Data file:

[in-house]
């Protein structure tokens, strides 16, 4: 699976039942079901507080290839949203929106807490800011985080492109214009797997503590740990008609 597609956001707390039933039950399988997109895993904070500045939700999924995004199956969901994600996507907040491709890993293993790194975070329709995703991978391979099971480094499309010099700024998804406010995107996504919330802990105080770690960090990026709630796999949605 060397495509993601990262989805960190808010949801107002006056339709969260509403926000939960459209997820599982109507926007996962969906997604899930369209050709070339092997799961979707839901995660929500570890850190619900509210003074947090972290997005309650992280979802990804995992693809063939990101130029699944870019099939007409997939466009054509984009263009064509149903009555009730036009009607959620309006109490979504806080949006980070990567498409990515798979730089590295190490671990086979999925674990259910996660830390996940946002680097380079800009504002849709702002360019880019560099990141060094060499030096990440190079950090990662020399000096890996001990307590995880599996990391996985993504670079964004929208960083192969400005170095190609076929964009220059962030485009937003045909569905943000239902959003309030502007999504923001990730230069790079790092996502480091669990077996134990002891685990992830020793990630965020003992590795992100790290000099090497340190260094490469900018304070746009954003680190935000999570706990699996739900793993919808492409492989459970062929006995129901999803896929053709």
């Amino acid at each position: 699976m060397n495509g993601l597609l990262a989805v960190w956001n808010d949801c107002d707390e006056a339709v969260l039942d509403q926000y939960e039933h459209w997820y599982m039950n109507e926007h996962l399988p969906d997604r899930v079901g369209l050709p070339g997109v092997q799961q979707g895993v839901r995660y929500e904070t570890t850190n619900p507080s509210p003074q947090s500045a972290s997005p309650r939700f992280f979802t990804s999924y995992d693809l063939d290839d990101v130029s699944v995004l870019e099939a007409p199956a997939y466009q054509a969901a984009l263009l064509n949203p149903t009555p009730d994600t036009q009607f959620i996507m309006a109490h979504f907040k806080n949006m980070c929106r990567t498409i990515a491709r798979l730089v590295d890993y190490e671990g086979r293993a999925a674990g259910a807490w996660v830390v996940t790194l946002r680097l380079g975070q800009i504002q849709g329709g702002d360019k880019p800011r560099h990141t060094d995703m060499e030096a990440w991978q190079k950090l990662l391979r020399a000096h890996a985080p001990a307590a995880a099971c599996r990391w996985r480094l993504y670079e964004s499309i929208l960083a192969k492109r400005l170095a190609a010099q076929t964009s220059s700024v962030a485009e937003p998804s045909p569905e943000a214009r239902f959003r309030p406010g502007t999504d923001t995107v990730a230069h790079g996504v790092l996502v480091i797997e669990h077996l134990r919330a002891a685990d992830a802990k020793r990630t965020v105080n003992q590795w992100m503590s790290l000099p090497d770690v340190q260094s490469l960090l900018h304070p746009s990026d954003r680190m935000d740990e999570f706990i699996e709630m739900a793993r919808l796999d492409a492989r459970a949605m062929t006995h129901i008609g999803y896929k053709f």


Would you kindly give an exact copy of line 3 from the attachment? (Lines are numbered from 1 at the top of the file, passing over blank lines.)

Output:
């Amino acid at each position: 699976m060397n495509g993601l597609l990262a989805v960190w956001n808010d949801c107002d707390e006056a339709v969260l039942d509403q926000y939960e039933h459209w997820y599982m039950n109507e926007h996962l399988p969906d997604r899930v079901g369209l050709p070339g997109v092997q799961q979707g895993v839901r995660y929500e904070t570890t850190n619900p507080s509210p003074q947090s500045a972290s997005p309650r939700f992280f979802t990804s999924y995992d693809l063939d290839d990101v130029s699944v995004l870019e099939a007409p199956a997939y466009q054509a969901a984009l263009l064509n949203p149903t009555p009730d994600t036009q009607f959620i996507m309006a109490h979504f907040k806080n949006m980070c929106r990567t498409i990515a491709r798979l730089v590295d890993y190490e671990g086979r293993a999925a674990g259910a807490w996660v830390v996940t790194l946002r680097l380079g975070q800009i504002q849709g329709g702002d360019k880019p800011r560099h990141t060094d995703m060499e030096a990440w991978q190079k950090l990662l391979r020399a000096h890996a985080p001990a307590a995880a099971c599996r990391w996985r480094l993504y670079e964004s499309i929208l960083a192969k492109r400005l170095a190609a010099q076929t964009s220059s700024v962030a485009e937003p998804s045909p569905e943000a214009r239902f959003r309030p406010g502007t999504d923001t995107v990730a230069h790079g996504v790092l996502v480091i797997e669990h077996l134990r919330a002891a685990d992830a802990k020793r990630t965020v105080n003992q590795w992100m503590s790290l000099p090497d770690v340190q260094s490469l960090l900018h304070p746009s990026d954003r680190m935000d740990e999570f706990i699996e709630m739900a793993r919808l796999d492409a492989r459970a949605m062929t006995h129901i008609g999803y896929k053709f």